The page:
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Local law enforcement officials had essentially given up looking for List when the television show America’s Most Wanted began airing in the late 1980s. After a segment about the List murders aired on May 21, 1989, calls began flooding in. Although most of them proved to be unhelpful, one viewer claimed that John List was living in Virginia under the alias Robert Clark.

On June 1, 1989, 11 days after his case was broadcast on AMW, List was arrested while living under the pseudonym Robert “Bob” Peter Clark,JOHN LIST MONSTER a name he adopted based on one of his college classmates, who later strangely stated that he never knew of John List. He was identified by a friend who had seen the television feature. In the 18 years since List committed his crimes he had been living in Denver, Colorado and Richmond, Virginia, where he remarried and started a new life and a career as an accountant. On April 12, 1990 he was convicted in a New Jersey court of five counts of first-degree murder, and on May 1 was sentenced to five life terms in prison. List has never expressed any remorse for his crimes, even during an interview with Connie Chung in 2002, and has said he believes he will go to heaven.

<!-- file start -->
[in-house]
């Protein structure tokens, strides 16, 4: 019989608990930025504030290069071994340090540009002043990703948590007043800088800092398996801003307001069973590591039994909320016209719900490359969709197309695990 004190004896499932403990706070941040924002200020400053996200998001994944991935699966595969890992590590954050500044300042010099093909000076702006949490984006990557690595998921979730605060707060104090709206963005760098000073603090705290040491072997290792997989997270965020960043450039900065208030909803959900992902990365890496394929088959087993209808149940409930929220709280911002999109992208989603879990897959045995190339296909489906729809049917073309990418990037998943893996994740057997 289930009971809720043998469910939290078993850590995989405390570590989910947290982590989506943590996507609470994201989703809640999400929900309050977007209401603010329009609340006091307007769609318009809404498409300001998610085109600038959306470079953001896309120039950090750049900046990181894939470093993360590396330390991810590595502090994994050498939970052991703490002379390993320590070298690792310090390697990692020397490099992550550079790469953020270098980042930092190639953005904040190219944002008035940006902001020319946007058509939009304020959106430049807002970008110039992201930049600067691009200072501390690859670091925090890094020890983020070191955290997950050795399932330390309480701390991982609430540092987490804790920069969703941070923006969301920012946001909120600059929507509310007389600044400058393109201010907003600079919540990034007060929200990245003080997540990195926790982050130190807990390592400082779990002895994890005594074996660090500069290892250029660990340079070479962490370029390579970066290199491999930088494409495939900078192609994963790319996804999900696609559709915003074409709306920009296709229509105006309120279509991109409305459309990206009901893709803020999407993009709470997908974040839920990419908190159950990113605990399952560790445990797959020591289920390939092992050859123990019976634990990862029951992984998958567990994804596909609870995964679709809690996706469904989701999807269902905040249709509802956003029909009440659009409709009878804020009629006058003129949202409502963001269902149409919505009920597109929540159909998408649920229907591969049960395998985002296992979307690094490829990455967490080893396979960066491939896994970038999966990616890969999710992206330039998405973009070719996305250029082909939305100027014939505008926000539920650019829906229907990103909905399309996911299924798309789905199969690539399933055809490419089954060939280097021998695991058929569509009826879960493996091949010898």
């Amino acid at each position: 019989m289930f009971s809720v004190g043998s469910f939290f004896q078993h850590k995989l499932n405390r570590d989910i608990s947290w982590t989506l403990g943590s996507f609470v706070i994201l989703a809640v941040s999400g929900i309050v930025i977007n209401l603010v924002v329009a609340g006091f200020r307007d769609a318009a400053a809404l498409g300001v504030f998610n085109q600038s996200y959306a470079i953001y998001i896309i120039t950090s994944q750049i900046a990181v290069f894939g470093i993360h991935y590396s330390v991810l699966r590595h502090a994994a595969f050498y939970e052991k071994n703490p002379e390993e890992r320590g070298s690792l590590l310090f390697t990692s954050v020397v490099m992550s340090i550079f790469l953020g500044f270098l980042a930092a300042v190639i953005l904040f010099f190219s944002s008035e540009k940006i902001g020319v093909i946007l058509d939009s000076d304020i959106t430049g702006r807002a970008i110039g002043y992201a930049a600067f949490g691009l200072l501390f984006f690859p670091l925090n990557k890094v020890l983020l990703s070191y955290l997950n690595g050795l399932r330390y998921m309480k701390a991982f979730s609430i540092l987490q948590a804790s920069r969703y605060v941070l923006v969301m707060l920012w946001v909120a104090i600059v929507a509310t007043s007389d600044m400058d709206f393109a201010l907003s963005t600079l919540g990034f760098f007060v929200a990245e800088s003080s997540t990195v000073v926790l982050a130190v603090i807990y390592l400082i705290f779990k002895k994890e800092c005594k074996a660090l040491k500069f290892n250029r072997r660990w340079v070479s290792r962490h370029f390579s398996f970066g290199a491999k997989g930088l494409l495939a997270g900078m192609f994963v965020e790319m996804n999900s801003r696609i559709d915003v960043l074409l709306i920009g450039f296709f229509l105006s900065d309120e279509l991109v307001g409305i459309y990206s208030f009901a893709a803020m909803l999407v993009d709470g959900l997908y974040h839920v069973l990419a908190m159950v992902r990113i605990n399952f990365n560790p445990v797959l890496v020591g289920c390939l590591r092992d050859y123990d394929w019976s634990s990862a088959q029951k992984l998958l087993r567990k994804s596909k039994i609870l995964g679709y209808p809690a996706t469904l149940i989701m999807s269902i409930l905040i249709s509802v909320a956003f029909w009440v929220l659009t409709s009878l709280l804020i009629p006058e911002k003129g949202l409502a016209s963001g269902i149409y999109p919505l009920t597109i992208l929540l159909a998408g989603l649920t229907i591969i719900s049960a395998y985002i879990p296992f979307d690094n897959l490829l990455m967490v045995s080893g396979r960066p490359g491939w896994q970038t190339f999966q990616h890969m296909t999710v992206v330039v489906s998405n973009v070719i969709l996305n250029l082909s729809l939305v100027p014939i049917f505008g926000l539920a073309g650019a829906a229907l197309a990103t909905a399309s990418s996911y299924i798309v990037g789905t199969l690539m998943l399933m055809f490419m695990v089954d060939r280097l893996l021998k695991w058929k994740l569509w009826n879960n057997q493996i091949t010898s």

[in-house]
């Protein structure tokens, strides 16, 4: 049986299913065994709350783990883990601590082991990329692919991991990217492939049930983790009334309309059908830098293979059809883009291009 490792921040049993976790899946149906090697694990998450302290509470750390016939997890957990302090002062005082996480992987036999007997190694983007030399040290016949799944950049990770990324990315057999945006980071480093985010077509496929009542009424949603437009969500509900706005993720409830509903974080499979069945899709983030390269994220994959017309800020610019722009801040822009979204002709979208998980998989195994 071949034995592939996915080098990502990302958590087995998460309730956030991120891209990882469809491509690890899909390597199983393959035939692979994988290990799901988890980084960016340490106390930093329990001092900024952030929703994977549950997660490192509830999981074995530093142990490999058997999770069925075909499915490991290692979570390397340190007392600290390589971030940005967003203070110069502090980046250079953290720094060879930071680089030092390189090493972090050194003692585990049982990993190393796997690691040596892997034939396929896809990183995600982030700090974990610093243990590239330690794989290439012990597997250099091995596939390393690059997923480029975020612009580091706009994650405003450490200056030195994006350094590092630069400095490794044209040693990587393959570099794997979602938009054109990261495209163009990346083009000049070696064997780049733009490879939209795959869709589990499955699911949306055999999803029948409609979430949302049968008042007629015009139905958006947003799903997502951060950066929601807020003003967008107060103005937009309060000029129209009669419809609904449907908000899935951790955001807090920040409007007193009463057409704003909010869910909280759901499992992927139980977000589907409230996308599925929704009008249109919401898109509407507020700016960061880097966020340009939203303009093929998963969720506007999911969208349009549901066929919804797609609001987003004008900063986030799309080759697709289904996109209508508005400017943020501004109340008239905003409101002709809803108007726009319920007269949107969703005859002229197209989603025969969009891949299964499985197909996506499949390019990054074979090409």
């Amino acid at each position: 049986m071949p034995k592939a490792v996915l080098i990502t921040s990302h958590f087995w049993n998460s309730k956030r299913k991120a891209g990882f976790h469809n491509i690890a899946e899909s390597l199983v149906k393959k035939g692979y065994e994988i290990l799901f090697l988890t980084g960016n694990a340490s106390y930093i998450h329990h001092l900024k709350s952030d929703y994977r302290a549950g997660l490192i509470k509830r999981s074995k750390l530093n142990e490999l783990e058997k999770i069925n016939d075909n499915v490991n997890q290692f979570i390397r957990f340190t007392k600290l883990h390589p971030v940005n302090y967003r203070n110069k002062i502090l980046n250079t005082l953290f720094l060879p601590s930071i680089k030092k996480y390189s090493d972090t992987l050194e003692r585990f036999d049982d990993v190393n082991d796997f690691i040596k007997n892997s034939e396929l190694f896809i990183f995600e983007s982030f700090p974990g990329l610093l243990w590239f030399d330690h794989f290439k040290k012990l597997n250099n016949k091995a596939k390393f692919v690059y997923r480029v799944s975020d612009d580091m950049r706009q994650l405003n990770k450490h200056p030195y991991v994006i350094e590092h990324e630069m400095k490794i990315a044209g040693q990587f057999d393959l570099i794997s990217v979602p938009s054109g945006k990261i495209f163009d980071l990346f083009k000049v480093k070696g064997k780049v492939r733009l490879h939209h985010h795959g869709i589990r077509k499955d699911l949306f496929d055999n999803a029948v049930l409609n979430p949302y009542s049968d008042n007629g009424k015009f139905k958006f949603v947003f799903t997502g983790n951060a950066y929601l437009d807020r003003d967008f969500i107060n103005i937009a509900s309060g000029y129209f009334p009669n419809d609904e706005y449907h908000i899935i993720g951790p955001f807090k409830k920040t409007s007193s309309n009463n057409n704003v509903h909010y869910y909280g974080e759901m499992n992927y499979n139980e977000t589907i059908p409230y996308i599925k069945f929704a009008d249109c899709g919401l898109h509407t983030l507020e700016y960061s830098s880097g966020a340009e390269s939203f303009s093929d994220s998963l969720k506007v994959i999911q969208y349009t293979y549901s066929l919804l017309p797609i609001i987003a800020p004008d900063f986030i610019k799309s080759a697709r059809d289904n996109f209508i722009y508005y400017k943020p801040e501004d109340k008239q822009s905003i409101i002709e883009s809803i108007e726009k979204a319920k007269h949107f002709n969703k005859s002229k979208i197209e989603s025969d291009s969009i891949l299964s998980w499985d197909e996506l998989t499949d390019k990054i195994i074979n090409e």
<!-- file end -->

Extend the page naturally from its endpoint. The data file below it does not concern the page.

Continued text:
List died of complications from pneumonia at age 82 on March 21, 2008, while in prison custody at St. Francis Medical Center in Trenton, New Jersey.[32] In reporting his death, the Newark Star-Ledger referred to him as “the bogeyman of Westfield”

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Talked to Murder-The Jenny Jones talk show drama

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Talk shows used to be entertaining but they have turned into a bench marking tool the bring out the worst in society when you look at some titles of the Jerry Springer or Jeremy Kyle show

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It’s no wonder that it would come to the stage where someone would get killed.